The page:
“A Four-Hundred-Year-Old Woman” seems to be Mukherjee’s manifesto of sorts, in that in this essay she states the goal of her writing:
In other words, my literary agenda begins by acknowledging that America has transformed me. It does not end until I show how I (and the hundreds of thousands like me) have transformed America.
She strives to give an inner life to those normally overlooked—“call them Indians, Filipinos, Koreans, Chinese”—“[her] duty is to give voice to continents, but also to redefine the nature of American and what makes an American.”
Mukherjee also states that she considers herself an “American writer, in the American mainstream, trying to expand it,” despite the fact that she was born in India, married and lived in Canada before finally moving to America in 1983. According to Nina Baym, Mukherjee’s interest in using her writing to define “American” and “the American Experience” places her firmly within the American literature tradition. Baym notes in her critical essay “Melodramas of Beset Manhood: How Theories of American Fiction Exclude Women Authors” that oftentimes texts that detail the immigrant or minority experience are excluded from the canon because they do not describe the true “American” experience. Mukherjee specifically wants to challenge this notion.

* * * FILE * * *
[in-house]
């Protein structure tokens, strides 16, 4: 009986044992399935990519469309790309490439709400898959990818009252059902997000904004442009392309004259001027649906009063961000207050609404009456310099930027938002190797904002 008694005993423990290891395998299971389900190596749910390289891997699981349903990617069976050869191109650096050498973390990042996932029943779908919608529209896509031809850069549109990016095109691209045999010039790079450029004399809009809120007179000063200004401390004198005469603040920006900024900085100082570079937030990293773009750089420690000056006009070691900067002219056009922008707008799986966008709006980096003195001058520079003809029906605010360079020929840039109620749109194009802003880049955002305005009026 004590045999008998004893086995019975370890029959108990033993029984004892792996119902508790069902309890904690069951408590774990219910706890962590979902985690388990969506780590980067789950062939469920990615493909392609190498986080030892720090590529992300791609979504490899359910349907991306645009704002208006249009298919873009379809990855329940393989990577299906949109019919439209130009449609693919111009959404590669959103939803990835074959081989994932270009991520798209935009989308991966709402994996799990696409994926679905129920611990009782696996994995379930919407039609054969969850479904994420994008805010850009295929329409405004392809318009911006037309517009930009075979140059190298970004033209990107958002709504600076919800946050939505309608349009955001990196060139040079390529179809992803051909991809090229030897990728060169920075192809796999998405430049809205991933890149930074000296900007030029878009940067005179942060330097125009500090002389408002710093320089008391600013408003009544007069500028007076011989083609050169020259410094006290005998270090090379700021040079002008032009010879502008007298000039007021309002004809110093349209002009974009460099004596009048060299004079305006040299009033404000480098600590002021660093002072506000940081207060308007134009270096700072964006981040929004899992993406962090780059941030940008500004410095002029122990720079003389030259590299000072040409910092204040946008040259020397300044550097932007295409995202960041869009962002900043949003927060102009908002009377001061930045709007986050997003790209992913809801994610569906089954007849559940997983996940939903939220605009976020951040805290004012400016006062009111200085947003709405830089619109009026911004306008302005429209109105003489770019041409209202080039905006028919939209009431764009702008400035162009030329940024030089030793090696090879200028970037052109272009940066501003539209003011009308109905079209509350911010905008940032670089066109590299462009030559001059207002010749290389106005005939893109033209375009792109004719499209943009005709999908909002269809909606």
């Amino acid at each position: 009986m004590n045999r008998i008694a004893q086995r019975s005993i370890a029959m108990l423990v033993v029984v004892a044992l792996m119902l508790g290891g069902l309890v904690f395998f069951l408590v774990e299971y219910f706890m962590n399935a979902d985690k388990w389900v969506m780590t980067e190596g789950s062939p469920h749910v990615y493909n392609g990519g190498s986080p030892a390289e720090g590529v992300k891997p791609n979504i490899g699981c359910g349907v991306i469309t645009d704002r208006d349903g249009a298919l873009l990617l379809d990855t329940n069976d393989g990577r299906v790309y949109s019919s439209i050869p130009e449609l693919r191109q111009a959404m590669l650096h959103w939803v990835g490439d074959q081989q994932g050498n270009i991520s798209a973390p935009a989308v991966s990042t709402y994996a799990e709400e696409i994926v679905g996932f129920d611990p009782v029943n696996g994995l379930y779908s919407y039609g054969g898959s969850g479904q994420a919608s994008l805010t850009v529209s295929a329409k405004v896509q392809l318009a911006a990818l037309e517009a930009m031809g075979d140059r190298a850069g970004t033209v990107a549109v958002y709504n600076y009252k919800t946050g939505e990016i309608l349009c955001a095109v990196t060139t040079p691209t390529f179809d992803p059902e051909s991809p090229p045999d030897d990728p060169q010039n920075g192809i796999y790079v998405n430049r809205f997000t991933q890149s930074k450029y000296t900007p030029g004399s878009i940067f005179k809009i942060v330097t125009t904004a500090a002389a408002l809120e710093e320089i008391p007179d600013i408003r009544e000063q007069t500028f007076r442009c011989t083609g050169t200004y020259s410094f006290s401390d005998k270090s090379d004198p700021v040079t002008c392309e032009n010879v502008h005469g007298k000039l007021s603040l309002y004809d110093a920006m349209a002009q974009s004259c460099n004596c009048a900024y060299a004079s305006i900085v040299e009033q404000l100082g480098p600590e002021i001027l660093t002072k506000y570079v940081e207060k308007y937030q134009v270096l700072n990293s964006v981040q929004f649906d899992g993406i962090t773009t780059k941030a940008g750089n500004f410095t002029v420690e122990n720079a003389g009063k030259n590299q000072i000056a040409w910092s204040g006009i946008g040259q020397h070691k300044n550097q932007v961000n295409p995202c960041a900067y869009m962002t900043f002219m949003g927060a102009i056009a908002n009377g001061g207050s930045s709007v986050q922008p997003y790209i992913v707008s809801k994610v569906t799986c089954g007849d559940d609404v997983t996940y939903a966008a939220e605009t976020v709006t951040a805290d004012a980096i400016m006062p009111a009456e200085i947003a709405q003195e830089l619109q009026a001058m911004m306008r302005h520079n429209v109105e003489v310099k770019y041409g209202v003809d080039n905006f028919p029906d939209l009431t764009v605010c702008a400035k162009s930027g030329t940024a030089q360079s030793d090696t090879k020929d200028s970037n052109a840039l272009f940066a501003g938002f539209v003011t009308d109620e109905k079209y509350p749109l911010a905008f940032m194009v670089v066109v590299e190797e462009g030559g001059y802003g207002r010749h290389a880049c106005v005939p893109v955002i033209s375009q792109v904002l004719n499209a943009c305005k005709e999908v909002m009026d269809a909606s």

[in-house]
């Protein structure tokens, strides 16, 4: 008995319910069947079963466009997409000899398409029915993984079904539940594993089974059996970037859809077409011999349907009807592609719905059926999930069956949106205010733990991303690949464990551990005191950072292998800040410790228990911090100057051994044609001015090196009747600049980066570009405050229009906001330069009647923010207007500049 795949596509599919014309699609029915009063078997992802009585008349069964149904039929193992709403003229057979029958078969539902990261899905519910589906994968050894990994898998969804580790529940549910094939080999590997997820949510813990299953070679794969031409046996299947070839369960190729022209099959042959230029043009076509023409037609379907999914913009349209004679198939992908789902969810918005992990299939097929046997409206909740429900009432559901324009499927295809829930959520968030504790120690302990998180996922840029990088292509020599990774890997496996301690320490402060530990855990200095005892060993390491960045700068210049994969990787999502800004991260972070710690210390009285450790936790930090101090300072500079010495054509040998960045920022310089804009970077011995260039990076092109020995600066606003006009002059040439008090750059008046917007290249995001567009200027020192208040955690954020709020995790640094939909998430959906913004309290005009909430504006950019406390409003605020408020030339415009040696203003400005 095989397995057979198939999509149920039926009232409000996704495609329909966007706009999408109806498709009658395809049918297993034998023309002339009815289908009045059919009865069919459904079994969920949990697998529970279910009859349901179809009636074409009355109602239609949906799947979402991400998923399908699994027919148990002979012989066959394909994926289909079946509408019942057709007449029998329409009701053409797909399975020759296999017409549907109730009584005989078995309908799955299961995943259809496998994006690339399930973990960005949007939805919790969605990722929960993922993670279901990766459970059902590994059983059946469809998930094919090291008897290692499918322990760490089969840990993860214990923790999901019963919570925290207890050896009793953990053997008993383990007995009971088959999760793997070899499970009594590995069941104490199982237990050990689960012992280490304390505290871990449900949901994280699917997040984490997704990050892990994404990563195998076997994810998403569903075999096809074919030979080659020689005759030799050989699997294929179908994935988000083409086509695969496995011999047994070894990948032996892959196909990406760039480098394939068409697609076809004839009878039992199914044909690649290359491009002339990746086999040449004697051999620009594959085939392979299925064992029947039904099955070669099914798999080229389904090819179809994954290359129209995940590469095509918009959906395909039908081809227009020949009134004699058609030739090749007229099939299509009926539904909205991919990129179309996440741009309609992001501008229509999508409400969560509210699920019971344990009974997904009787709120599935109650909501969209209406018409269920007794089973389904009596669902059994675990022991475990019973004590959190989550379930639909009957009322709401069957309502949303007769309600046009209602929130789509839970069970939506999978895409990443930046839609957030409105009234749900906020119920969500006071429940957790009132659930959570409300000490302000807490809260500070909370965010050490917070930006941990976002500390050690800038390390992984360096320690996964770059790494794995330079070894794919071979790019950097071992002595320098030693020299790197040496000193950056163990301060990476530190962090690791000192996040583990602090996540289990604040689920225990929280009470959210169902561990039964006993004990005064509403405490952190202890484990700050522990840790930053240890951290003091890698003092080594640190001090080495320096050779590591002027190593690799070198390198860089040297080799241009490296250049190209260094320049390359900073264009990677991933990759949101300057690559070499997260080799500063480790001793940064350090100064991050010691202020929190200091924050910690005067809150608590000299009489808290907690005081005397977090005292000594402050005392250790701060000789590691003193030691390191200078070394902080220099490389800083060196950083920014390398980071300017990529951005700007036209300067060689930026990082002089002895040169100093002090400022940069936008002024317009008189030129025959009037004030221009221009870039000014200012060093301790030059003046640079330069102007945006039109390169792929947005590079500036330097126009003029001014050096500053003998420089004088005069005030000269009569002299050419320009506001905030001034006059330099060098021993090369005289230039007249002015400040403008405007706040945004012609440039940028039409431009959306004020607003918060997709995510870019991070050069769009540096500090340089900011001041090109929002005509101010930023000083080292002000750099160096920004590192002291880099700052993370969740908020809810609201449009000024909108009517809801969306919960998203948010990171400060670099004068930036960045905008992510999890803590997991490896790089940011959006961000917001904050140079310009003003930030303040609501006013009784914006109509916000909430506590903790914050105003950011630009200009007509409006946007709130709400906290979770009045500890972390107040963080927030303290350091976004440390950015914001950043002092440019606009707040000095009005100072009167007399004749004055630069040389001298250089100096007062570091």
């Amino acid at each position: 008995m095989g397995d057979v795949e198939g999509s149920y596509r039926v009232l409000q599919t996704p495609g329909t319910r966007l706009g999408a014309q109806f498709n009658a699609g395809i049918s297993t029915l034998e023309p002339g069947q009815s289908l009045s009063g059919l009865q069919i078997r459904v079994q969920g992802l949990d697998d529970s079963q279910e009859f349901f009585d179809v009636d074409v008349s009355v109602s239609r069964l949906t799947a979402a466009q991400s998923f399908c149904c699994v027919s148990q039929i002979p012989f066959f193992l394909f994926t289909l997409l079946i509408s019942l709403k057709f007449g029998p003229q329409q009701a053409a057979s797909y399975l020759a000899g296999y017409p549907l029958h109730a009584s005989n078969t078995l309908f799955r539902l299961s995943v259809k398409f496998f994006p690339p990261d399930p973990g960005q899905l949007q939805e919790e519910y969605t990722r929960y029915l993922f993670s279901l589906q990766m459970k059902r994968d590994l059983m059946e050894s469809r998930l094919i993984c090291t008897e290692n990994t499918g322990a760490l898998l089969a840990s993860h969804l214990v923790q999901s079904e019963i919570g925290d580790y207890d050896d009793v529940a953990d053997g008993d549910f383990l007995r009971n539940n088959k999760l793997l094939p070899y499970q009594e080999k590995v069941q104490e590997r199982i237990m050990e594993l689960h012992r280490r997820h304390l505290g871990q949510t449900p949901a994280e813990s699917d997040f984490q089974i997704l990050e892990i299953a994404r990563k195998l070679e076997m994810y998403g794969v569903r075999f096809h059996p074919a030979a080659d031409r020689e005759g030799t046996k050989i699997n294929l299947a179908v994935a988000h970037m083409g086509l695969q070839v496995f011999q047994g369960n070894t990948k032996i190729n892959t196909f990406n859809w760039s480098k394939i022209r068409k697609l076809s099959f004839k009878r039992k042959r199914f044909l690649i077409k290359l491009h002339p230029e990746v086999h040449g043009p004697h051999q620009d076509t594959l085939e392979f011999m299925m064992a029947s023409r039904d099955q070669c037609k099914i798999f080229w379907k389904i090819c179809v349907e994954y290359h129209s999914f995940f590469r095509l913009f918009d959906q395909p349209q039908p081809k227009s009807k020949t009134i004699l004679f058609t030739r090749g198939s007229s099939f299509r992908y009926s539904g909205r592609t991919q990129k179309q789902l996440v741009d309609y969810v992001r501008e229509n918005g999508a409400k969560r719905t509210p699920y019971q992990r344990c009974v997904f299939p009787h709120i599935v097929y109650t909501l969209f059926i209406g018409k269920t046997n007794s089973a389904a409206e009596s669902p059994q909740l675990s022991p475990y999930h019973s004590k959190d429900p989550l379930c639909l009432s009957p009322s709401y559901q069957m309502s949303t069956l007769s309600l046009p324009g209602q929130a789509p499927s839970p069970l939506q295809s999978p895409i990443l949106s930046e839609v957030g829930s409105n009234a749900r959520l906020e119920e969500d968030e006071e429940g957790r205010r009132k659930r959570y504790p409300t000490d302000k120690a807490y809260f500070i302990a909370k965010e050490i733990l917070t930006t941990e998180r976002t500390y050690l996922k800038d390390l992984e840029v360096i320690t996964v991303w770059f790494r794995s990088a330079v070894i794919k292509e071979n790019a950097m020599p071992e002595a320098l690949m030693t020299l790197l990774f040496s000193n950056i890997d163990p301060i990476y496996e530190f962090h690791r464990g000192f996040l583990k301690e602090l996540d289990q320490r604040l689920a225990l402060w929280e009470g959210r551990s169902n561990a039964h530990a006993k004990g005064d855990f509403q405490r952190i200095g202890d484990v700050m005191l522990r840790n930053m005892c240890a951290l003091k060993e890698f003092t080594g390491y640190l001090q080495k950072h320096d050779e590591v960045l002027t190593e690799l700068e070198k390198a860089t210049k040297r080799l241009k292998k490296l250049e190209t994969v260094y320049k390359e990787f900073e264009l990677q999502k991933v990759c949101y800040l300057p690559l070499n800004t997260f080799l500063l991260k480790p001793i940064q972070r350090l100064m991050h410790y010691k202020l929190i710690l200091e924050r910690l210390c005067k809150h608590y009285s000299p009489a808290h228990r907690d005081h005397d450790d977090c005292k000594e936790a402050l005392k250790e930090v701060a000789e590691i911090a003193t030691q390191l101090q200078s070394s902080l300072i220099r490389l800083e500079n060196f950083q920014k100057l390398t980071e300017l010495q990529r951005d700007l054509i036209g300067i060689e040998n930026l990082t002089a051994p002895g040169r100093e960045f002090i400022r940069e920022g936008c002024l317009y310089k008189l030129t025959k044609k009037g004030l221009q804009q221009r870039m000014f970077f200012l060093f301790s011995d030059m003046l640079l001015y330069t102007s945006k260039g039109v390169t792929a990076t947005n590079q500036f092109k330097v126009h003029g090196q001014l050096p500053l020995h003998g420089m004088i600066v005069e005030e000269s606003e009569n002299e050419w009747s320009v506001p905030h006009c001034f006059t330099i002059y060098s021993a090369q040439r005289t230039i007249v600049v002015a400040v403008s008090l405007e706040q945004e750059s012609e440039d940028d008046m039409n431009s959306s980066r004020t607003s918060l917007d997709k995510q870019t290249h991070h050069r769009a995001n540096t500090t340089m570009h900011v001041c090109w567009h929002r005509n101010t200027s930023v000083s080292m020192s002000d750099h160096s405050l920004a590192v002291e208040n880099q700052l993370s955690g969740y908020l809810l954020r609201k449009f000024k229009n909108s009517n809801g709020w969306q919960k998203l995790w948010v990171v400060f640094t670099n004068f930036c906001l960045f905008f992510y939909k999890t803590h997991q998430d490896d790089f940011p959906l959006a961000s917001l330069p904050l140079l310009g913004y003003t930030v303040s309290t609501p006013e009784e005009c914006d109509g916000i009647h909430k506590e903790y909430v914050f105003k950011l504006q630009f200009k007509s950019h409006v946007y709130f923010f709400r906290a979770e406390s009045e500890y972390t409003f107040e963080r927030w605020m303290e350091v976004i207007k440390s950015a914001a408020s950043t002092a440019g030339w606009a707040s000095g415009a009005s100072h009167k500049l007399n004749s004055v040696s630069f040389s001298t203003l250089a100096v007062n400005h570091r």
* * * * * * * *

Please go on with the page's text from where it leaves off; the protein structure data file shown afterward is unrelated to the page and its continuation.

I found this statement interesting: “Wherever I travel in the (very) Old World, I find “Americans” in the making, whether or not they ever make it to these shores.” What makes a person, who has never seen the United States, an American in the making? Mukherjee continues, “I see them as dreamers and conquerors, not afraid of transforming themselves, not afraid of abandoning some of their principles along the way,” and then mentions her main character from Jasmine, who fits that description. But why these characteristics? And why does Mukherjee define them as specifically American?